Participants received home visiting plus center-based group socializations (15 studies). The home visits covered:

  • Child development (10 studies)
  • Health services, including medical, dental, mental health, or vision screenings and referrals (nine studies)
  • Community resources (five studies)
  • Parent-child interactions (five studies)
  • Family goals around employment, adult education, housing, and family relationships (three studies)
  • Nutrition (two studies)
  • Family well-being (one study)

Most programs followed federal Early Head Start guidelines, which recommend weekly visits (14 studies) for 90 minutes (nine studies). Early Head Start guidelines also recommended families participate from the birth of the child to age 3 (11 studies).

Programs used the following assessments (seven studies):

  • Denver Developmental Screening Test II (two studies)
  • Hawaii Early Learning Profile® (one study)
  • Ages and Stages Questionnaires® (one study)
  • Early Learning Accomplishment Profile (one study)
  • The Infant Toddler Development Assessment (one study)
  • Behavioral, Emotional, Social Screening Checklist (one study)
  • Infant/Toddler Home Inventory (one study)
  • Family Assessment Tool (one study)

Programs used the following curricula (five studies):

  • Parents as Teachers® (two studies)
  • Hawaii Early Learning Profile® curriculum materials (two studies)
  • WestEd’s Program for Infant/Toddler Caregivers (one study)
  • Partners in Parenting® (one study)
  • Teaching Strategies GOLD® (one study)
  • Partners for a Healthy Baby® (one study)
  • Games to Play with Babies (one study)
  • Games to Play with Toddlers (one study)
View Revisions

Model adaptations or enhancements

Five studies described adaptations or enhancements to the Early Head Start Home-Based Option model.

Infant mental health consultation. An infant mental health consultant provided intensive training for home visitors on infant mental health (two studies). In one study, the program managers and direct-service staff participated in a 12-week seminar; the other study included 36 hours of training over six weeks focused on home visiting, early relationships, and development. Home visitors participated in infant mental health case conferences and received reflective supervision (both studies). Home visitors had master’s degrees (one study).

Professional home visitors. Both professionals and paraprofessionals served as home visitors (one study).

Parental employment training. Parents were offered training to become child care providers (one study).

Parent-child communication protocols. Parent-child communication protocols were used to enhance the development of secure attachment between the child and parent (one study).

View Revisions


Families received an average of three to four visits per month (five studies). Visits were shorter than the recommended 90 minutes, lasting 60 to 70 minutes (two studies).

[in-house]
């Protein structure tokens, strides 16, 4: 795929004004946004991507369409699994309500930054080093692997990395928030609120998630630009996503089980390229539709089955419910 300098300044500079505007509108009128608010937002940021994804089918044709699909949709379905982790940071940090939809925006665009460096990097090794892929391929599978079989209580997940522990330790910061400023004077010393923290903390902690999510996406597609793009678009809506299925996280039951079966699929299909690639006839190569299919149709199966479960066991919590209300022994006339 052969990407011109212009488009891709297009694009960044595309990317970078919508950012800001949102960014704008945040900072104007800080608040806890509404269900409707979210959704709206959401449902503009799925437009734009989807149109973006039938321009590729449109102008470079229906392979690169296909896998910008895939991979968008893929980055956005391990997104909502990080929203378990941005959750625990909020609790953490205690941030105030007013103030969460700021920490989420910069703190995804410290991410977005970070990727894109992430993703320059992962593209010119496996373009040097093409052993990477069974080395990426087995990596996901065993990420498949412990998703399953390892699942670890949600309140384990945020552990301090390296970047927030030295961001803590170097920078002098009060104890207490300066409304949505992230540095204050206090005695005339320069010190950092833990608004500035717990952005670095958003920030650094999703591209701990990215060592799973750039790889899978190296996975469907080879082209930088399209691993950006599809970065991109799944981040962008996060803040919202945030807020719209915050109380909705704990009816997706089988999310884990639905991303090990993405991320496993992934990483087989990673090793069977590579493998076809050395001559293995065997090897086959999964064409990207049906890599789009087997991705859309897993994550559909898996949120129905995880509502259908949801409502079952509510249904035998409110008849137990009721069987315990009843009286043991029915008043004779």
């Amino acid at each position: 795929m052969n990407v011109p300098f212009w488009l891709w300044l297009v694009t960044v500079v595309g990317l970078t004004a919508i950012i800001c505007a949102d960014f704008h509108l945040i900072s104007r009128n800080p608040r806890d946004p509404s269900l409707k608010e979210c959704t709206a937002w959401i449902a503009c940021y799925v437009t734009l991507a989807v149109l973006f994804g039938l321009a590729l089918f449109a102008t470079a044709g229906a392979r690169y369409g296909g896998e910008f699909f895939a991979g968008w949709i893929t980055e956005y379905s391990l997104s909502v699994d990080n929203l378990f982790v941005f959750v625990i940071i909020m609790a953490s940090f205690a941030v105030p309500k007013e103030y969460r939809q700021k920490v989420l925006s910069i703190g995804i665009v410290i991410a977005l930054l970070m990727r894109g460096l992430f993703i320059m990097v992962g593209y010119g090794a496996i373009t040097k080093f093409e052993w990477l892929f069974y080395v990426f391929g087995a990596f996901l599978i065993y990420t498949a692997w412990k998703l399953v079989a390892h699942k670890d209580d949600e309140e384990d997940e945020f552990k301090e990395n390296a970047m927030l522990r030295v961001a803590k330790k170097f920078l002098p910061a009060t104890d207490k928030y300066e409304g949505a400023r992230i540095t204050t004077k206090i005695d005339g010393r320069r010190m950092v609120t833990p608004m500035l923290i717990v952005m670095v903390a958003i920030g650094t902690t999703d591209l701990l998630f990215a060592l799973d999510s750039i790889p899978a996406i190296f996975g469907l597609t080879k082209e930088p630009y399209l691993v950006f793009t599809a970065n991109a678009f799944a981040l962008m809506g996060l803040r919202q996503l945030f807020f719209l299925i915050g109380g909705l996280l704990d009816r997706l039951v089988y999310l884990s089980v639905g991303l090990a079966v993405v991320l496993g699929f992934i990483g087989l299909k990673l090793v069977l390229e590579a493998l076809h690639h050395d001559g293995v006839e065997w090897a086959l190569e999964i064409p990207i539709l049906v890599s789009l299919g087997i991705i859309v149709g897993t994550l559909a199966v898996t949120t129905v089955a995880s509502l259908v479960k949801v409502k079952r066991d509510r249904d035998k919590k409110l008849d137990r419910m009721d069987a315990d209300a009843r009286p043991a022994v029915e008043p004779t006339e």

Half to two-thirds of families participated for about two years of the three-year intervention (two studies). Families participated an average of 21 to 22 months (two studies).

View Revisions

Lessons learned

Studies discussed lessons learned about implementation, including lessons about staffing, intensity and content of services, and engagement with families:

Staffing. Several lessons related to staffing considerations.

  • Finding a diverse, yet qualified staff was difficult (four studies).
  • Turnover among home visitors and supervisors led to low staff morale and disruption of services for families (four studies). In one study, staff reported dissatisfaction with low wages, which contributed to turnover.
  • Studies noted the importance of reflective supervision and monitoring home visitor caseload (five studies).
  • Studies noted the importance of initial training, ongoing training to respond to children’s cognitive and developmental needs, on-the-job training, and frequent one-on-one supervision (seven studies).

Intensity and content of services. Lessons related to the services families received included:

  • Studies noted the need for greater intensity of services, including increasing the frequency of home visits and group socializations, and better addressing the child’s cognitive and developmental needs (two studies).
  • Community partnerships and access to community resources are important to address health issues, identify disabilities, and connect families with needed services (two studies).
  • Programs may need to focus more on adult mental health issues for families to participate and engage in activities (six studies).
  • Although studies indicated that many of the programs met Early Head Start performance standards, there was considerable variation in how the model was implemented (one study).
  • Programs should offer services to involve fathers (three studies).
  • The prevalence of disabilities among young children in poverty suggests that programs would benefit from additional help in connecting children with disability support (two studies).

Engagement with families. Lessons related to participant retention included:

  • One study noted the difficulty in reaching full enrollment due to families’ lack of understanding of the required commitment, moving out of the area, and other obligations that interfered with families’ ability to participate fully.
  • Programs should engage families in an ongoing manner to prevent attrition (three studies).
  • Barriers to engagement included staff turnover, difficulties in scheduling visits, and families’ personal challenges (four studies).
  • To achieve family goals, home visitors need to build strong working relationships with families that are trusting, sensitive, and secure (four studies).
  • Programs need to develop new strategies to prevent families with many demographic risk factors from dropping out (two studies).
View Revisions